Maggiano’s Mixes Tradition and Evolution in New Remodeling Initiative
18th October 2021Share
Maggiano’s Little Italy was founded 30 years ago by Let Us Entertain You’s Richard Melman, and since that time, the chain has not only won awards, but has been praised for its atmosphere in the dining and banquet rooms.
Brand President Steve Provost says the company convinced itself that it was the rare, timeless restaurant concept. While Maggiano’s needed to spend large funds to upkeep their 15,000 -to 20,000-square-foot buildings, the chain didn’t think it needed to update them because it represented a moment in time for the Italian immigrant and the tradition of coming to America.
From research that predates Provost’s tenure, Maggiano’s found those moments to be rich and memorable for the baby boomer generation who is drawn to the likeness of Frank Sinatra and the Rat Pack. However, Gen X, Millennials, and Gen Z customers feel less connected, and the company knew it needed to bridge that gap. The chain proceeded to enlist the help of Harrison, a global design consultant firm that’s transformed several restaurants, including Mellow Mushroom, Fogo de Chão, Velvet Taco, and Slim Chickens.
“That’s the first time there really was a discussion, and the challenge to the Harrison team began with how do you hold onto the past while connecting to these future generations?” Provost says.
The final result is a prototype that provides an engaging and cinematic atmosphere, mixing legacy features like black and white photography, red check tablecloths, round Capone booths, and warm wood, with updated features like sculptural light fixtures, specialty finishes, and book-matched marble. Five Maggiano’s stores in Oakbrook and Skokie, Illinois, Plano, Texas, Tampa, Florida, and Denver are scheduled to receive the upgraded layout, signage, furniture, and décor.
Harrison’s ideation process began with brand strategy sessions and orientation tours that included interviews with staff and guests, all of which gave the firm a better understanding of what Maggiano’s needs to move forward. Several aspects—from large to small—were covered in these discussions, says Harrison’s lead designer Rachael Armstrong. For instance, through market research Harrison and Maggiano’s realized it was best to keep wood paneling instead of stripping out. Then there were items like the photos of the Rat Pack and Sinatra. Both are classic, but they don’t quite resonate with today’s consumer.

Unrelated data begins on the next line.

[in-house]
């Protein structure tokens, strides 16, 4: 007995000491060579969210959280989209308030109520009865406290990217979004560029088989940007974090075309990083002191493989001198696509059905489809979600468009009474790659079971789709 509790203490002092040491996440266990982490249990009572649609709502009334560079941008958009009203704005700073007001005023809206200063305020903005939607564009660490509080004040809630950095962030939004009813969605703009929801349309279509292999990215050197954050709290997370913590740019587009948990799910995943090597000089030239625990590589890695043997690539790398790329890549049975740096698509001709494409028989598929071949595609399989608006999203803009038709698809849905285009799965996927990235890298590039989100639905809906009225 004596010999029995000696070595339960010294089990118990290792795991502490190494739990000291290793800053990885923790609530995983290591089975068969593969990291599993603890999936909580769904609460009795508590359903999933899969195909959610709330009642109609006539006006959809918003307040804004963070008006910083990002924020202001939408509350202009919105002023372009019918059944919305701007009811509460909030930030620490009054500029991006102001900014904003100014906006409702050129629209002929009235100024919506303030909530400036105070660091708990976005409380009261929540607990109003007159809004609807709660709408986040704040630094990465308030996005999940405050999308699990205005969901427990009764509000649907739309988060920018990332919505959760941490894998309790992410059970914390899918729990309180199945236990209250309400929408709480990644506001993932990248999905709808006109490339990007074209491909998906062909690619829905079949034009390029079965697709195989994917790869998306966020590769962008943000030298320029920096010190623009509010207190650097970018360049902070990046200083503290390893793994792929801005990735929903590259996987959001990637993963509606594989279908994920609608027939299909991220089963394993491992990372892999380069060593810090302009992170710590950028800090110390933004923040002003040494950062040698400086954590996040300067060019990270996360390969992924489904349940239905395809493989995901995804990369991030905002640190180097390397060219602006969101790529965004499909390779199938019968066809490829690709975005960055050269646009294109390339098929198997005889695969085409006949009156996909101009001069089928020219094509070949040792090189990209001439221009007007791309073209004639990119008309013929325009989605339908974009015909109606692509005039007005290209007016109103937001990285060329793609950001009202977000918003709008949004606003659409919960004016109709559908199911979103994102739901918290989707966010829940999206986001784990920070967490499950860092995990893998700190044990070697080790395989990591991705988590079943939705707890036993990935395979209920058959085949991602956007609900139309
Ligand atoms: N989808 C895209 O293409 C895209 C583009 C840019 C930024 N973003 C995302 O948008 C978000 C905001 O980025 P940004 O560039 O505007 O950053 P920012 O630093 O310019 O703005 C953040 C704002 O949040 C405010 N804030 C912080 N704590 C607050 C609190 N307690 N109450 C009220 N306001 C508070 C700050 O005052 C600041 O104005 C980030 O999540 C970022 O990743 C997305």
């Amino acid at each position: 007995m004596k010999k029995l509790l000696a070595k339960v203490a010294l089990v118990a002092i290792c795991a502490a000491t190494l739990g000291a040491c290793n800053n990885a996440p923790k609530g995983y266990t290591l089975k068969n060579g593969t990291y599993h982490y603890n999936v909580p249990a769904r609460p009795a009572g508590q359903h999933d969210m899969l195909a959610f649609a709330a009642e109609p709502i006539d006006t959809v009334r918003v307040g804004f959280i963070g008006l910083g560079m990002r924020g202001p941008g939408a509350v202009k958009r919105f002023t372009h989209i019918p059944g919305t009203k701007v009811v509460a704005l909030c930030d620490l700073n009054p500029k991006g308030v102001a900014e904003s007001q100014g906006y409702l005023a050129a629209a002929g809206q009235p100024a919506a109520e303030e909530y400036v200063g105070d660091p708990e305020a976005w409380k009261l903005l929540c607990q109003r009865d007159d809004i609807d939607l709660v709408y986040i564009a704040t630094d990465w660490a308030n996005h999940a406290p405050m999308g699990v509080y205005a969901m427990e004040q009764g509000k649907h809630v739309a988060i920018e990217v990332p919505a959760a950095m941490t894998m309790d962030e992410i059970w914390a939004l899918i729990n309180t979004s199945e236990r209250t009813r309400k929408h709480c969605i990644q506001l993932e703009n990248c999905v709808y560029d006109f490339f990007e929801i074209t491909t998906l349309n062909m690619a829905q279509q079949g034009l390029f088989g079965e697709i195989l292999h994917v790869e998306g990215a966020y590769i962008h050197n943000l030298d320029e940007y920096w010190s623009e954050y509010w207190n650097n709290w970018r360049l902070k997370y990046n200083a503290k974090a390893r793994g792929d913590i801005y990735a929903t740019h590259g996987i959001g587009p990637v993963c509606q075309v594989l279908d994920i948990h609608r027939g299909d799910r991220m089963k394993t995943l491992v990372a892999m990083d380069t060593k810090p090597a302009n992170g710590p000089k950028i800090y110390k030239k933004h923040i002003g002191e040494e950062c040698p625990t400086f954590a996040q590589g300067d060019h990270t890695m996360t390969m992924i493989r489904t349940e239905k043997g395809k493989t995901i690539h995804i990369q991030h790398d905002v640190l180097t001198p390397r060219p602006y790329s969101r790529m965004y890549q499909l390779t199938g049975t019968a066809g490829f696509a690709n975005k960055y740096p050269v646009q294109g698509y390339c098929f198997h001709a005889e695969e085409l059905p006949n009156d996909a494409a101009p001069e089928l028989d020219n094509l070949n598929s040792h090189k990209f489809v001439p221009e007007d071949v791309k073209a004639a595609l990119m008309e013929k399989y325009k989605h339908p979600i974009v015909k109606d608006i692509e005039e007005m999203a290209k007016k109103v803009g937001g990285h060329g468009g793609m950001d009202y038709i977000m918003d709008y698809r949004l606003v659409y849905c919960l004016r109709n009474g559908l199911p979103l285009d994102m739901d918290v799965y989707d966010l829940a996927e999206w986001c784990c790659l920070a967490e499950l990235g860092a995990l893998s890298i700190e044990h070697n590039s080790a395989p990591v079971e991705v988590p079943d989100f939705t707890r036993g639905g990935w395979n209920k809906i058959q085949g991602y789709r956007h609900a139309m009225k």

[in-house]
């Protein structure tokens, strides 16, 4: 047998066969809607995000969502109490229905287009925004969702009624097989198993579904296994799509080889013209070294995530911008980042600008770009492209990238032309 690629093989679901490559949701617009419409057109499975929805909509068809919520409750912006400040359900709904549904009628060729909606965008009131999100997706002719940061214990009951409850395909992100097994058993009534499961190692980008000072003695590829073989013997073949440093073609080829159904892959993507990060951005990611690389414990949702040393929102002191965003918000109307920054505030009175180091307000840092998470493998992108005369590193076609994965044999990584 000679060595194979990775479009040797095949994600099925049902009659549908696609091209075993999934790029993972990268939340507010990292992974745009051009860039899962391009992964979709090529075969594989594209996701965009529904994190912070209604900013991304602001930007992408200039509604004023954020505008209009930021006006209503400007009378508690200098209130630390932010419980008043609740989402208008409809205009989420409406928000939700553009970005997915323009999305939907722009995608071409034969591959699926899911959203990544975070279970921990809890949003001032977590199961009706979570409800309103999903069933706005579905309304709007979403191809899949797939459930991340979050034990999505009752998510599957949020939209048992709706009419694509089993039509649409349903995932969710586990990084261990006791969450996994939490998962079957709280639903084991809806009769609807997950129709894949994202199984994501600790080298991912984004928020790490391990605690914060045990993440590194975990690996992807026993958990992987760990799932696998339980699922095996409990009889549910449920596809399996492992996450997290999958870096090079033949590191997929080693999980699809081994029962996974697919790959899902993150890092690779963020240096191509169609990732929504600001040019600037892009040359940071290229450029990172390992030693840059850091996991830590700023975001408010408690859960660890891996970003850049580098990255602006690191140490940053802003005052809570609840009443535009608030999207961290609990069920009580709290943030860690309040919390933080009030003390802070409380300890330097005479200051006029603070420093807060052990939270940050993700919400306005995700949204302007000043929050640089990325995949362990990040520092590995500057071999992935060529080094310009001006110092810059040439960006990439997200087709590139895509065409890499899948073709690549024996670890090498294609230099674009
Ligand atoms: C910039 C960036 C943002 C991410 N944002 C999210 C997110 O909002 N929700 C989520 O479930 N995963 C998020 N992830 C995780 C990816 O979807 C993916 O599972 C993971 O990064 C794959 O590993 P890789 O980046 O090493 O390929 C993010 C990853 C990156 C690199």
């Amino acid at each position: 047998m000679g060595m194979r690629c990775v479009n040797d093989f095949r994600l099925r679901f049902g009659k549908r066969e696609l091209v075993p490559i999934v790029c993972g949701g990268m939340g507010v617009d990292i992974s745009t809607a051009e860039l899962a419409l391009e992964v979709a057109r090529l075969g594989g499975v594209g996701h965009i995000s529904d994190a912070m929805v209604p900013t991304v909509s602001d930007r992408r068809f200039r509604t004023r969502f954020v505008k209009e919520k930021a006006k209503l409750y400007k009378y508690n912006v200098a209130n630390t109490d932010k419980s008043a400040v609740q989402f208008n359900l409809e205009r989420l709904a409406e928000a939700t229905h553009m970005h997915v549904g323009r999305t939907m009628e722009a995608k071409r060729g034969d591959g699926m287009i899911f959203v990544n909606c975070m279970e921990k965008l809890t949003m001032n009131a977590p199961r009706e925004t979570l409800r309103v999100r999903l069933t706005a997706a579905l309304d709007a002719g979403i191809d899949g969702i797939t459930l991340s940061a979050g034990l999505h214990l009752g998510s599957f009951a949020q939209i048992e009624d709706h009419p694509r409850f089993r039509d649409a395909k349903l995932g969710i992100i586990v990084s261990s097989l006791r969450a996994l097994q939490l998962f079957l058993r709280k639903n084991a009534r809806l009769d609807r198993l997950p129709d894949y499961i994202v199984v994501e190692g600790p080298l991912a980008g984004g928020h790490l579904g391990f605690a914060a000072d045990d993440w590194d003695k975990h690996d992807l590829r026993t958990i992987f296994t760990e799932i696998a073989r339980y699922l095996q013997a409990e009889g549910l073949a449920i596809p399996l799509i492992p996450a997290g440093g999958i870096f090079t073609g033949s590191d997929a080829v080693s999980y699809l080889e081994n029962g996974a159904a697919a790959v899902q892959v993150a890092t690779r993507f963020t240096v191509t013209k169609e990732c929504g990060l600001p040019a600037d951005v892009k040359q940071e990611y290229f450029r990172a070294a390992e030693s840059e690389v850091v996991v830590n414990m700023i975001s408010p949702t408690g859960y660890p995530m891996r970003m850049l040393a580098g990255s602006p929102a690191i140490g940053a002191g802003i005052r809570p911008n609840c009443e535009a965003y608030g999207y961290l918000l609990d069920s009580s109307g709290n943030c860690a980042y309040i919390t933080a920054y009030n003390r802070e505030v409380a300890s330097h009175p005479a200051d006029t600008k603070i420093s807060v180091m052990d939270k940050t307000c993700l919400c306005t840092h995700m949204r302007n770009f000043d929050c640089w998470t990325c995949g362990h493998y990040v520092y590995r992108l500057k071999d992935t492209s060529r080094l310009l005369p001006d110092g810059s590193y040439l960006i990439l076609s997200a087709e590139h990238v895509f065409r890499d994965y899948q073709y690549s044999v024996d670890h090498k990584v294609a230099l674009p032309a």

The question, “Who is this generation’s Frank Sinatra,” is a big question, but Harrison responded with a simple answer, “us.” What the company means is that society is now in a social media age where first and foremost, people tell the world about themselves. That’s why remodels will have user-generated photography and even an Instagram wall.
“We are blessed with people having events that they talk about the rest of their lives—baptisms and rehearsal dinners, birthday parties within our walls,” Provost says. “In this modern age, those are replicated on thousands of photographs that are then shared on Instagram or Facebook, and it turns out those are extremely compelling photographs. More compelling to this generation than even a celebrity.”
Provost says the most pronounced difference will be for banquet guests, who want servers to make them feel special, but also wish for an environment in which they can look back on Instagram and be proud of the event. The president praises Harrison’s ability to take what’s now a “masculine, dark old Italian” atmosphere and make it more appropriate for today’s wedding planner.
In the dining room, the executive believes customers will be most impressed by the subtle modernization in the artwork and music. Armstrong describes it as little “moments of realization.”
“At first it might sound like it’s just your standard big band. Just your big band music that you’re used to hearing, but then there’s that moment of realization of, ‘Oh my gosh, that’s actually the Killer’s song being done in a big band way,’” she says.